Wednesday, Aug 27, 2003,Page 5
One of the US' most experienced North Korea negotiators has resigned ahead of what may be the start of a key cycle of talks on ending North Korea's nuclear ambitions, US officials said on Monday.
Charles "Jack" Pritchard, the US special envoy to North Korea, stepped down on Friday, just days before this week's six-party talks in Beijing designed to persuade Pyongyang to give up its suspected nuclear-weapons program.
The UD Department of State praised Pritchard's "distinguished career" and said he decided to join the private sector after years of government service. But the timing of the decision was unusual, coming just as what may be the administration's first substantive talks with the communist regime were to start.
Pritchard advocated engaging the North in negotiations in an administration deeply divided on the issue. A holdover from the Clinton administration, he was viewed as an adversary by some Bush hard-liners, who have resisted talks with Pyongyang.
The Beijing talks, which will gather the two Koreas, Russia, China, Japan and the US, are seen as the start of what is likely to be a long process of finding a way to persuade the secretive communist nation to give up what US officials believe is an extensive atomic weapons program.
The State Department denied the departure of Pritchard -- a 28-year army veteran who served on the National Security Council under former president Bill Clinton and accompanied former secretary of state Madeleine Albright to Pyongyang in 2000 -- was related to disagreements over Korea policy.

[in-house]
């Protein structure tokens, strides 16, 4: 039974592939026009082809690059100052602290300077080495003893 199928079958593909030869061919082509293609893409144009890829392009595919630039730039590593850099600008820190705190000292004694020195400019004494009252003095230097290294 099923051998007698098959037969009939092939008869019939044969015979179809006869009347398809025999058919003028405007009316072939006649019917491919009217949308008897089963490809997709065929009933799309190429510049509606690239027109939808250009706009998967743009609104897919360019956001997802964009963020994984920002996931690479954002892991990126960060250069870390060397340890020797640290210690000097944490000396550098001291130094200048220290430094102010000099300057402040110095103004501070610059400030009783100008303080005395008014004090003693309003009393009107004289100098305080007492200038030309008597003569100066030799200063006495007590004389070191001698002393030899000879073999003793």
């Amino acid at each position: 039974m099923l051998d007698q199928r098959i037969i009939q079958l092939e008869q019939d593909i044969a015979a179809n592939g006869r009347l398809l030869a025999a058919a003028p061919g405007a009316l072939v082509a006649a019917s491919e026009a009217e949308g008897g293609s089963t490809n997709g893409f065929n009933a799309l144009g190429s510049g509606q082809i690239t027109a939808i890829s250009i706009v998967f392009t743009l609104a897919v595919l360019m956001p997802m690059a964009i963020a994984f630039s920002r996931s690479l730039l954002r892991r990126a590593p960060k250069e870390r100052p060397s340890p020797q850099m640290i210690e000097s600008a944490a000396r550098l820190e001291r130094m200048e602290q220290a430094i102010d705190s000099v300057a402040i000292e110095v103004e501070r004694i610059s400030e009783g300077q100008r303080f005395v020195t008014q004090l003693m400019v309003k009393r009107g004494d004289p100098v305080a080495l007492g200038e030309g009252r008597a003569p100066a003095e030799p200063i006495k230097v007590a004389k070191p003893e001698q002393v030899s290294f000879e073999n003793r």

"Secretary [of State Colin] Powell specifically said to note how much he appreciates everything Ambassador Pritchard has done," said State Department spokesman Philip Reeker. He said Pritchard's departure had been in the works for months.
Asked if the departure was policy-related, he replied: "No. The department would have welcomed his further contributions to US efforts to deal with the North Korea issue, including his participation in the Beijing talks, but certainly we understand the personal decision he's made to move on to other things."
Pritchard's departure comes after claims -- which a US official denied -- that he told a North Korea official that a recent speech harshly critical of Pyongyang reflected only the personal views of Under Secretary of State John Bolton, an administration hard-liner.
The State Department has said that Bolton's July 31 speech, in which he called life in North Korea as a "hellish nightmare" for many, was cleared by the US government.
In a letter to Powell, Arizona Republican Senator Jon Kyl said he understood Pritchard told a North Korean diplomat at the UN the speech reflected Bolton's personal views.
"It is obviously unproductive for such mixed messages to be conveyed, particularly as the United States prepares to engage in multilateral discussions over North Korea's nuclear weapons program," Kyl wrote letter dated last Wednesday.
A State Department official denied Pritchard made such a remark. "Ambassador Pritchard did not say anything like that to the North Koreans," said the official. "He was not pressured or forced to leave."
There have been clashes on Korea policy in the Bush administration virtually since its inception, with the State Department generally seen as favoring talks with Pyongyang and hard-liners affiliated with the Pentagon resistant to them.